It has long been assumed that tapestries belonging to English patrons were costly imports. English manufacture has never been considered. It is even asserted that there is a complete lack of evidence for late medieval English tapestry production, an assumption that runs flatly counter to data drawn from a variety of English primary sources. The issue of lavish expenditure is similarly open to question. Indeed, it is entirely possible that English expenditure on tapestries in the 15th century has been overestimated to a considerable degree. This paper seeks to offer a revised view of English tapestry production and patronage.
Studies on monumental brasses have often tended to centre on material and/or pictorial aspects. The present paper is an attempt to focus on the inscriptions as text, and in particular on the subject of language choice. With a choice between Latin and vernacular, who gets which language? Does the choice depend on factors such as status, profession, or gender? Does it influence the nature of the text? Does it change over time?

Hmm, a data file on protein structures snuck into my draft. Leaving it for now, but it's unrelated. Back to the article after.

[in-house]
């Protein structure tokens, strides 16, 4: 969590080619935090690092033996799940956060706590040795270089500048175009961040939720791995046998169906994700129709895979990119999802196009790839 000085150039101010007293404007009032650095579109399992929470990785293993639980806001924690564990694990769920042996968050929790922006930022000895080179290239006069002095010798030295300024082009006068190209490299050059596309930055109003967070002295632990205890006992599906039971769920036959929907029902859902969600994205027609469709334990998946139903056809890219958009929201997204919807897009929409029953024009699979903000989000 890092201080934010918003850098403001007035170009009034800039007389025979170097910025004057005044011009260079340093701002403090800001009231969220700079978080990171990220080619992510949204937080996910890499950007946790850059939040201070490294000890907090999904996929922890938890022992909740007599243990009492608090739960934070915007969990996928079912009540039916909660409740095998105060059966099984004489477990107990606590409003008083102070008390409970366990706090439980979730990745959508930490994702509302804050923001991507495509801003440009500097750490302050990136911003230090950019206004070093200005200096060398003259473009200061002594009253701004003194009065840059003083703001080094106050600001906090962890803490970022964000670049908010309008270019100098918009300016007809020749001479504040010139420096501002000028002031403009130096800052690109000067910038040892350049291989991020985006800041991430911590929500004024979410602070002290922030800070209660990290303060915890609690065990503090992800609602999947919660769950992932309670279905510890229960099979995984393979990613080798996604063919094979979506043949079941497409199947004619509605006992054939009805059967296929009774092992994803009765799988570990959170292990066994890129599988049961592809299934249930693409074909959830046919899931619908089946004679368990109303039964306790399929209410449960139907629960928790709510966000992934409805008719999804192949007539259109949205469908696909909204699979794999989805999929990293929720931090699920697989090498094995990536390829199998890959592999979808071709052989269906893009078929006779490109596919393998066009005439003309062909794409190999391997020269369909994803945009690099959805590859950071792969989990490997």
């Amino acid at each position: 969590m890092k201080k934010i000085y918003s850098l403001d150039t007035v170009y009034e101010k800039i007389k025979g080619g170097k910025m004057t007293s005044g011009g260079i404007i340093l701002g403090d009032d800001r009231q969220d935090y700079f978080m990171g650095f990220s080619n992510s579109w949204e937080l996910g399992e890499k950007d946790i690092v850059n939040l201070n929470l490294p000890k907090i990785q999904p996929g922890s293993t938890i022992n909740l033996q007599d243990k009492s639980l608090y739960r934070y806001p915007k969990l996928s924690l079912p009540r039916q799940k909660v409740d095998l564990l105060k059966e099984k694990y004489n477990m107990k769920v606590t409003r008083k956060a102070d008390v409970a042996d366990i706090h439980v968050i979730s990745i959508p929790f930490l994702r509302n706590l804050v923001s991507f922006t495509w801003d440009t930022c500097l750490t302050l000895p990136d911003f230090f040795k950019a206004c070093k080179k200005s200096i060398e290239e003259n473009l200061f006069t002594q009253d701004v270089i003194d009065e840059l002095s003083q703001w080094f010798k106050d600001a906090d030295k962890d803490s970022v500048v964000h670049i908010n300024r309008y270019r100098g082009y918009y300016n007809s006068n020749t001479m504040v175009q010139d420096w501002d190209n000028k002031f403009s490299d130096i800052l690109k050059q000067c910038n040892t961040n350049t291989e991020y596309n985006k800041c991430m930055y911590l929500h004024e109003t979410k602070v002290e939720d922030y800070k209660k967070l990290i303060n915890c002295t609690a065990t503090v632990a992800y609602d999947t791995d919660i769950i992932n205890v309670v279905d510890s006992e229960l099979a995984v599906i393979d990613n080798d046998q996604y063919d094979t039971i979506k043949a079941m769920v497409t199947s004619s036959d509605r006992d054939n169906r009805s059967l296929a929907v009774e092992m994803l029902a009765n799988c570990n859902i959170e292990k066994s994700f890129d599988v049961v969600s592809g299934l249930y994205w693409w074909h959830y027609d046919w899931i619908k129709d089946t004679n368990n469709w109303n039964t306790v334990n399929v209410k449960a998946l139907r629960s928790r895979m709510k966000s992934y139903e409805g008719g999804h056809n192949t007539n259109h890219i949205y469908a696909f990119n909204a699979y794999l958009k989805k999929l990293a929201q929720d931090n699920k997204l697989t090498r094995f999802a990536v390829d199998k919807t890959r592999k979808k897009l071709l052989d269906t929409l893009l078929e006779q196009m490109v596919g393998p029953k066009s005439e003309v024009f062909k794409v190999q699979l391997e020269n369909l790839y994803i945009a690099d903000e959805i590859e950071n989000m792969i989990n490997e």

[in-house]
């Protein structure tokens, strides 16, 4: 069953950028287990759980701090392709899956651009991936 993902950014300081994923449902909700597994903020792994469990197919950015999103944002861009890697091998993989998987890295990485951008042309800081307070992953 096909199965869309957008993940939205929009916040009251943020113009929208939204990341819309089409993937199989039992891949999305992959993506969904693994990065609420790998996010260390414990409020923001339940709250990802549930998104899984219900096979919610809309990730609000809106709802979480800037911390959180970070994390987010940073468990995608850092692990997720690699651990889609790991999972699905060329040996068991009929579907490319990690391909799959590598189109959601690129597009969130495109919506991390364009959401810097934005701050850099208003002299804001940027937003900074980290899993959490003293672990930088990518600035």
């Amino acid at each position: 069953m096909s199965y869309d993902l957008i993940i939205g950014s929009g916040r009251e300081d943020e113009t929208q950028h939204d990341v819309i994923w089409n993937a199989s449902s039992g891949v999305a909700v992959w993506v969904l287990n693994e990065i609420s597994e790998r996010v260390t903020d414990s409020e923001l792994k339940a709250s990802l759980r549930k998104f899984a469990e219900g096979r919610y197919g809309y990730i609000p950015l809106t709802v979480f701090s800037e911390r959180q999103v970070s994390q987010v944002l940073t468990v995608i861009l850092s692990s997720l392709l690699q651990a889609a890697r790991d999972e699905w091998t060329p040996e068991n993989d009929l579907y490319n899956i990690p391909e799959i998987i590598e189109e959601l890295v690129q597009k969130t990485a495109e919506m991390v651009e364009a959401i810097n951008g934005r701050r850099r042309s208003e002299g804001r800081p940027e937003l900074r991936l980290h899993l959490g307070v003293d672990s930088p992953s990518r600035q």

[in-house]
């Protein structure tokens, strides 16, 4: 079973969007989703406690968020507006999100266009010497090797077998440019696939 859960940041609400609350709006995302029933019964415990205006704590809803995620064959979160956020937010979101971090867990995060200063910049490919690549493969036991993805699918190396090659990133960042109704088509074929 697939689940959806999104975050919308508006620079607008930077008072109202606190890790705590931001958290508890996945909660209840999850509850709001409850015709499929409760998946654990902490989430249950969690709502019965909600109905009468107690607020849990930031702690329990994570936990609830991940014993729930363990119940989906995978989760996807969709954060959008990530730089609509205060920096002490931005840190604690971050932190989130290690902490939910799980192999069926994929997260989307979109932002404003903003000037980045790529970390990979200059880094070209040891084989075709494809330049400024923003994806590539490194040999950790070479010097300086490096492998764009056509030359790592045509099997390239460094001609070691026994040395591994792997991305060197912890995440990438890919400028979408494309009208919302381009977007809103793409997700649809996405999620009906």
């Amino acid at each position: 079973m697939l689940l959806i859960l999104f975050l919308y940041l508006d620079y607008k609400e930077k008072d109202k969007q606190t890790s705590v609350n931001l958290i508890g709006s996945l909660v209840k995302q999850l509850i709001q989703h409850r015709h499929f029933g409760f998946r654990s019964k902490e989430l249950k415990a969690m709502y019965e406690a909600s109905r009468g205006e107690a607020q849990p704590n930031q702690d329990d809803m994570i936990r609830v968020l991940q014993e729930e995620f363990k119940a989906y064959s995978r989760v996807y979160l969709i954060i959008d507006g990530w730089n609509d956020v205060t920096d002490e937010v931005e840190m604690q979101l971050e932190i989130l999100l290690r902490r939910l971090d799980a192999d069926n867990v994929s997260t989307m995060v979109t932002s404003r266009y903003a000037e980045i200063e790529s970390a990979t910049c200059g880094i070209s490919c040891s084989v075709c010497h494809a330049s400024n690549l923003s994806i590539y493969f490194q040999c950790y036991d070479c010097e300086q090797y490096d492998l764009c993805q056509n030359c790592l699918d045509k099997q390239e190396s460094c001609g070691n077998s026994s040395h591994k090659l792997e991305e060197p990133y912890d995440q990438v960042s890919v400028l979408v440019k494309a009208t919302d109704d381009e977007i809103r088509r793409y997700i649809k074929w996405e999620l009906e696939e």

The parish church of St Michael-le-Belfrey, rebuilt in the early 16th century, provides the opportunity for an analysis of late medieval patronal display through an examination of its contemporary nave aisle windows. One of York’s wealthiest parishes, St Michael’s parish included some of the most prominent freemen in the city, several of whom also served as city alderman and lord mayors. While the rebuilding of the church was apparently the responsibility of the adjacent minster, the glazing program was paid for by a series of lay patrons, as well as members of the minster clergy with particular connections to the church’s rebuilding. In both cases the windows are testimony not only to religious belief but also commemorate the status, wealth, and lineage of their patrons. In addition to containing a series of single standing saints, donor images, coats of arms, and donor initials, the windows feature inscriptions, almost exclusively in English, which record the names of the donors and in some cases, their trade, position, and family members. These, like other similar windows, are typically believed to reflect the donor’s wishes about subject matter and text. This series of windows with large, carefully rendered single standing saints, detailed inscriptions, and donor images advertises many elements related to the status of the donors. Some images are suggestive of their wealth. St. Martin, for example, is depicted in the fashionable dress his likely goldsmith donor would have worn himself. The involvement of the patrons in the creation of this public visual environment raises the issue of the heightened visibility of the figures due to the spatial quality of the new church and the relationship to devotional practice with reference to purgatory. Through the inscriptions, the parish community was exhorted to pray for the donors both during and after their lifetime. The congregation was surrounded by calls to pray for the windows’ donors, presumably through their chosen intercessor saints depicted above the image of the patron and their inscriptions. As such they forge a powerful connection between parochial worship in the eternal community of the saved with the donors’ status displayed during their lifetime and beyond.